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    $\begingroup$ @StephenG What I meant with "anti-light" in the answer wasn't a source of "anti-photons", but a light source which sends light waves which cancel out those of other lightsources. I am not sure how I could explain that better. But I am not sure if this is even necesary, because I didn't even mention photons in the answer. $\endgroup$
    – Philipp
    Jul 26, 2019 at 13:39
  • $\begingroup$ I'm simply providing some physics clarification. Given the material on WB SE (including my own), I think it's very easy for the lay person reading answers to get confused on these things. You could technically say your source was a source of anti-photons - a photon and an anti-photon are the same thing. :-) $\endgroup$ Jul 26, 2019 at 13:42
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    $\begingroup$ I feel like this answer severely understates the impossibility of such a device. I think this device would be harder to get working than a device which could un-burn a piece of paper by recapturing all the exact gas, smoke, and ash atoms left over from burning and reassemble them to show you what was written on the paper. $\endgroup$ Jul 26, 2019 at 20:01

That already exists.

It's called a smoke bomb.

Black smoke bomb

If you stick your head into it the smoke, you won't be able to see s... a thing.

If you make the smoke black, it will absorb visible light in all wavelengths. If you use vantablack, your absortion efficiency goes all the way to 99.96%.

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    $\begingroup$ True, but it also has some potentially undesirable side effects... $\endgroup$ Jul 26, 2019 at 14:15
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    $\begingroup$ Ironically you can get a similar effect (blind enemies) with a flashbang $\endgroup$
    – jean
    Jul 26, 2019 at 20:24
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    $\begingroup$ Would there even be a discernable difference between creating darkness and a perfectly dark, smooth odorless smoke cloud that didn't dissipate? I guess the difference would be that it would persist after the electricity was removed and would take a perceptible amount of time to expand to it's maximum size. $\endgroup$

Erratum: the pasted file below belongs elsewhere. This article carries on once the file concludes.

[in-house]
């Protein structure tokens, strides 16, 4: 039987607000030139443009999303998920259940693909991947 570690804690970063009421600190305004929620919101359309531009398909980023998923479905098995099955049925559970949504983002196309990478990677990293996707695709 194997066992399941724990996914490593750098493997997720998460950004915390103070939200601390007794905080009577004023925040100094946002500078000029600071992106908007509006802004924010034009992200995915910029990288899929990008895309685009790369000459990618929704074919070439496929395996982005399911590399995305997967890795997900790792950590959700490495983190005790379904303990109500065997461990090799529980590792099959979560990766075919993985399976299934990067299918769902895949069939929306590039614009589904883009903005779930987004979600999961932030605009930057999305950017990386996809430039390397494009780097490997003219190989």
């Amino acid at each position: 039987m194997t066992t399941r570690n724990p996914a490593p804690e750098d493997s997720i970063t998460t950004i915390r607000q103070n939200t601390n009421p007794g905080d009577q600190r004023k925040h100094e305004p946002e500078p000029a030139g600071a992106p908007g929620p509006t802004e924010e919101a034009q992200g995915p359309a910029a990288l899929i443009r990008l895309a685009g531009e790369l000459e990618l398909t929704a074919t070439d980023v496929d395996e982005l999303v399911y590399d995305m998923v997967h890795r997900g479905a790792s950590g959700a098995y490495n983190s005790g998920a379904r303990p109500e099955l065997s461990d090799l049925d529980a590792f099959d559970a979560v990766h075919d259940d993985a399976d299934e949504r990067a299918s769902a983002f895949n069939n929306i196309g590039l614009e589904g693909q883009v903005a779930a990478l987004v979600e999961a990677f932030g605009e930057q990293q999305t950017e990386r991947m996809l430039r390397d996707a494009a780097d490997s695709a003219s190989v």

– Bill K
    Jul 26, 2019 at 22:16

Going laterally a bit here.

If all you need for your "darkness" is for people not to be able to see anything, then your device could generate some (unobtanium-based) E-M wave pattern which completely shuts down the optic nerve.
Obviously this will be useless if your intent is to stop hardware such as video cameras from recording information.


Based on answers above, two options:

  1. High-tech smoke bomb, namely a cloud of nanobots that stay in a given area, fill the air in it evenly, are painted with Super-black paint. In fact, rather than microscopic nanobots, make them more like moths or floating flakes. Device coordinates nanobots and provides energy through induction: nanobots constantly circulate to the device to recharge, and then away from it to dim the furthest corners.

  2. Brute force: device emits super-bright light that makes it impossible to see anything, by overwhelming both retinas in the eyes and sensors in cameras. Device will need a lot of energy, and a very efficient light bulb. Can make it a plot point that it does not last long.


Although it's counter to every sci-fi show that I've ever seen, wouldn't a shield that blocks lasers also block physical light?

That would make it easy to turn on a shield emitter lightbulb and have it block all the light from entering an area. I'm not sure if it would stop light created in that area.